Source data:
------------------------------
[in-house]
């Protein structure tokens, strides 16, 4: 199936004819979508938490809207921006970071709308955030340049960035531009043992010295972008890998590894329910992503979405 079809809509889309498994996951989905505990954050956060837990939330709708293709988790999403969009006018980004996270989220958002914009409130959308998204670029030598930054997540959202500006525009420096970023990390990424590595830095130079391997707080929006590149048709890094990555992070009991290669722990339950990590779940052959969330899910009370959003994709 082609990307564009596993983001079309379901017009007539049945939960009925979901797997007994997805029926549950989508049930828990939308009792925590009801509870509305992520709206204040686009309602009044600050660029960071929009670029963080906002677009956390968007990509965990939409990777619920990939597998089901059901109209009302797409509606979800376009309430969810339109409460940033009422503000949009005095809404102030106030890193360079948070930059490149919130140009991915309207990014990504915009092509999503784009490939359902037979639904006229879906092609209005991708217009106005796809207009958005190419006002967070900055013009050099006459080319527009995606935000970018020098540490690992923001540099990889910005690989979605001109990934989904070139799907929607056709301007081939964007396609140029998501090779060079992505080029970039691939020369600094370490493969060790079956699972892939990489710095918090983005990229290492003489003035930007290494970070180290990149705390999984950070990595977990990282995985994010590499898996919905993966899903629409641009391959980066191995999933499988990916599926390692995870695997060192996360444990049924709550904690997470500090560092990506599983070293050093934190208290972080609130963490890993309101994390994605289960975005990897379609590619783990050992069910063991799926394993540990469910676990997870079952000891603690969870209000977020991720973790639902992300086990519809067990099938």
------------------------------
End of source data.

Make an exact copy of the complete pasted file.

[in-house]
């Protein structure tokens, strides 16, 4: 199936004819979508938490809207921006970071709308955030340049960035531009043992010295972008890998590894329910992503979405 079809809509889309498994996951989905505990954050956060837990939330709708293709988790999403969009006018980004996270989220958002914009409130959308998204670029030598930054997540959202500006525009420096970023990390990424590595830095130079391997707080929006590149048709890094990555992070009991290669722990339950990590779940052959969330899910009370959003994709 082609990307564009596993983001079309379901017009007539049945939960009925979901797997007994997805029926549950989508049930828990939308009792925590009801509870509305992520709206204040686009309602009044600050660029960071929009670029963080906002677009956390968007990509965990939409990777619920990939597998089901059901109209009302797409509606979800376009309430969810339109409460940033009422503000949009005095809404102030106030890193360079948070930059490149919130140009991915309207990014990504915009092509999503784009490939359902037979639904006229879906092609209005991708217009106005796809207009958005190419006002967070900055013009050099006459080319527009995606935000970018020098540490690992923001540099990889910005690989979605001109990934989904070139799907929607056709301007081939964007396609140029998501090779060079992505080029970039691939020369600094370490493969060790079956699972892939990489710095918090983005990229290492003489003035930007290494970070180290990149705390999984950070990595977990990282995985994010590499898996919905993966899903629409641009391959980066191995999933499988990916599926390692995870695997060192996360444990049924709550904690997470500090560092990506599983070293050093934190208290972080609130963490890993309101994390994605289960975005990897379609590619783990050992069910063991799926394993540990469910676990997870079952000891603690969870209000977020991720973790639902992300086990519809067990099938």